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In what turned out to be a surprisingly close vote, the U.S. House of Representatives this week passed a Democratic tax package supposedly designed to stimulate the economy and provide some middle income tax relief. Unfortunately, it was mostly a cynical exercise driven by election-year politics that will do little for the economy or the middle class.

The 221-209 vote - achieved only after intense lobbying by House leaders - was something of an embarrassment to Democrats who had portrayed the bill as a challenge to President Bush. They wanted it seen as a sign that Congress was earnestly engaged in "doing something" about the economy that the president had ignored.Earlier the same day, the House defeated a Republican economic recovery package proposed by Bush. The GOP version had the same flaw as the Democratic one, namely that it was mostly a case of political window dressing to make it seem like the president was earnestly engaged in fixing the recession.

In both cases, the issue was not whether the country would be measurably better off because of the legislation, but rather how Congress or the president might look to voters.

Prior to the vote, top American businessmen who attended congressional briefings did not seem optimistic that the tax packages would help much, nor would they have been disappointed if no tax legislation had been passed at all.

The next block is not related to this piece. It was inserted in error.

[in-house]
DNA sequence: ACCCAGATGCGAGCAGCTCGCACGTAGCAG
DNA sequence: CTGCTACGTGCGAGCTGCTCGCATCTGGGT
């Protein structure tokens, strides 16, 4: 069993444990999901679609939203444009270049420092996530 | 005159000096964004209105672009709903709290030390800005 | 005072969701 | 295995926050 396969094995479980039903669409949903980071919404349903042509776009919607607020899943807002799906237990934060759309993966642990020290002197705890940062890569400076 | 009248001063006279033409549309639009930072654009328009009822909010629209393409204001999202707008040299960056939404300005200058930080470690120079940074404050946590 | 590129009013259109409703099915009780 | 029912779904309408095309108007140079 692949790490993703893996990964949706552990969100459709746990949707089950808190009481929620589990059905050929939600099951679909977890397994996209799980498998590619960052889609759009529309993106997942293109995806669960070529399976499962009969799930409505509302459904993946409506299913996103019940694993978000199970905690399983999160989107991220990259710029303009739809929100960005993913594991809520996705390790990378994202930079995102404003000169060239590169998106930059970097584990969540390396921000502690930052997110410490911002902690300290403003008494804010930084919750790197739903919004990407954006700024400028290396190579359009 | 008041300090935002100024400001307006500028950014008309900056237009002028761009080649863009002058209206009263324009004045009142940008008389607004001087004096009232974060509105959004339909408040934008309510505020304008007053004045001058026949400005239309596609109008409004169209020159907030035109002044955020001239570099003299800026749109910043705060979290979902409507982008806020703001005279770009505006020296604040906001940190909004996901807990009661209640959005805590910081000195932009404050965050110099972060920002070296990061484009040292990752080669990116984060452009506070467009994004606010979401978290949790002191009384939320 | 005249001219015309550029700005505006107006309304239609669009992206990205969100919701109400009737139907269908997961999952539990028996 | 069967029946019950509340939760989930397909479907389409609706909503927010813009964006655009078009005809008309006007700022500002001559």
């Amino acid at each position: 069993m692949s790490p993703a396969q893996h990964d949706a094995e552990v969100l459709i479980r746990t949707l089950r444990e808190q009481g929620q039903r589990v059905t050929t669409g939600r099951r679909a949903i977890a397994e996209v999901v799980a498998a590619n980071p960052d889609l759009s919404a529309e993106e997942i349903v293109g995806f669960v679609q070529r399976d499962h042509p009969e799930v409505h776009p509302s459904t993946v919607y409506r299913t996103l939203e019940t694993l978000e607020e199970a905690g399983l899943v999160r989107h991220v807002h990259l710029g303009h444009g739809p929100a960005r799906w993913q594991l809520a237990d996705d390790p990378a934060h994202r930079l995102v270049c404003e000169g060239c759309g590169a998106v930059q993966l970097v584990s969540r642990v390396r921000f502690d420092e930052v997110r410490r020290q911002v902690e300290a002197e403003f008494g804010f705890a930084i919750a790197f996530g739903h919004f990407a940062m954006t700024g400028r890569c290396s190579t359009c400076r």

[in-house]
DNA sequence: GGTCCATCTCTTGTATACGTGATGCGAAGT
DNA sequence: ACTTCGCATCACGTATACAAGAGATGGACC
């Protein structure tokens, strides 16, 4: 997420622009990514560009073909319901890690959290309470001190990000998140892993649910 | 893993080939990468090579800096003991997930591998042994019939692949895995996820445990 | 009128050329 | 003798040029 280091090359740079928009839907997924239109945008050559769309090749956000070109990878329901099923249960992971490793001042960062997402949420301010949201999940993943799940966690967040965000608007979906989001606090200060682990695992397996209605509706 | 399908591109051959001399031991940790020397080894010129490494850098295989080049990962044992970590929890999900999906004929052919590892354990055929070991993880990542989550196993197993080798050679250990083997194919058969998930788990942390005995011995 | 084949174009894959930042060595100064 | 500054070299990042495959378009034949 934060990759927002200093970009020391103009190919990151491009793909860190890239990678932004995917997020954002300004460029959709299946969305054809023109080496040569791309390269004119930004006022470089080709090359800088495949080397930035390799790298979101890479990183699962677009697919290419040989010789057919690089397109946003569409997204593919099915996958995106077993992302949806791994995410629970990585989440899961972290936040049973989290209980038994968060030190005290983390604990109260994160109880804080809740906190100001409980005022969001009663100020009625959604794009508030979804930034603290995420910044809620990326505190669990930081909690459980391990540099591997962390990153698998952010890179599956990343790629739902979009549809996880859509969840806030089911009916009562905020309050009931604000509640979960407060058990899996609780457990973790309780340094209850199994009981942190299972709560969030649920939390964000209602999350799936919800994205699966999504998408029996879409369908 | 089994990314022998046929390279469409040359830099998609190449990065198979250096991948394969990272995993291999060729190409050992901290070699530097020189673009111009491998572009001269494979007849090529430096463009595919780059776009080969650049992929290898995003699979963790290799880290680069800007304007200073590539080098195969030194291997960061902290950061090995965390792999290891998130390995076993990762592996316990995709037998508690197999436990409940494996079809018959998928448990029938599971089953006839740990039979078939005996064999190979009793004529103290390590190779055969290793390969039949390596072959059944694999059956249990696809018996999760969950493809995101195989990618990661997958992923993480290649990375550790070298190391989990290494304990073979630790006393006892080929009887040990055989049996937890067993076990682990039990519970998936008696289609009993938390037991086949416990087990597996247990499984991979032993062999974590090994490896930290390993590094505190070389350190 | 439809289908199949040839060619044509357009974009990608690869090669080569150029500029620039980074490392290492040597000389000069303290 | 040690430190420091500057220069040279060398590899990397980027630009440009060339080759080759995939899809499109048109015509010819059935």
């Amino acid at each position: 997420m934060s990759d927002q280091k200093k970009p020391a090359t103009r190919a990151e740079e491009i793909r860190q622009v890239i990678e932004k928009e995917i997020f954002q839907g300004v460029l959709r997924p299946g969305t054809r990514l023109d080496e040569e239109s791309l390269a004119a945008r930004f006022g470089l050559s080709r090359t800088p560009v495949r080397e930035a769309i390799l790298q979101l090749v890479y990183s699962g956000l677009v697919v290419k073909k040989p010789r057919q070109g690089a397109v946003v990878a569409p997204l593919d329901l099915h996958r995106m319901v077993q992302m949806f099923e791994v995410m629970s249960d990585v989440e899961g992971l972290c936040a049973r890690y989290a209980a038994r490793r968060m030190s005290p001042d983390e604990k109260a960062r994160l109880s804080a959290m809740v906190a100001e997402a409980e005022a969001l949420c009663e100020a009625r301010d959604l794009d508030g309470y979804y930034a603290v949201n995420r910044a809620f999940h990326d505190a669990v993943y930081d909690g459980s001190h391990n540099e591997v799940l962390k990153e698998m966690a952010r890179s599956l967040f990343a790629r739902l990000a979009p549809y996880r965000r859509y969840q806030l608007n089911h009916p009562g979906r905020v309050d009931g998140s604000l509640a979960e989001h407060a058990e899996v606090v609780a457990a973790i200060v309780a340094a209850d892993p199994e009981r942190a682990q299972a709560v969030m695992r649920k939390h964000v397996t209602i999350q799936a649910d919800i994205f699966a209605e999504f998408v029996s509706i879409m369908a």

While the House bill does contain some elements helpful to small business as well as some capital gains tax breaks, there are at least two basic things wrong with the bill:

First, the up-to-$400 refundable tax credit for the 1992 and 1993 tax years comes too late to have much impact on the recent recession. The latest figures for 1991 show that the economy, while still sputtering, showed a better-than-expected performance in the last quarter of the year. Getting minimal monthly tax credits can hardly be described as a quick fix.

Second, the tax breaks for middle income Americans, although supposedly offset by higher taxes on the wealthy, would produce bigger federal deficits estimated at $30 billion. The higher taxes on the rich would not even start being collected until the third year of the program. Cynically, that's after this presidential election year has become history. In addition, there are fears that the additional deficit may become permanent because the new revenue would be spent for something else.

It is the deficits and the crushing national debt that are the root cause of the recession.

For decades, the conventional wisdom was that Congress could stimulate the economy with a burst of deficit spending. That may not work any longer, if it ever did, since interest on the national debt eats up such a big part of the federal budget - more than $200 billion a year. In such circumstances, adding to the deficit as a way of dealing with the recession is like trying to cure the symptoms by making the disease worse.

Instead of posturing for election-year political points, Congress and the president should get down to the business of making hard decisions about the deficit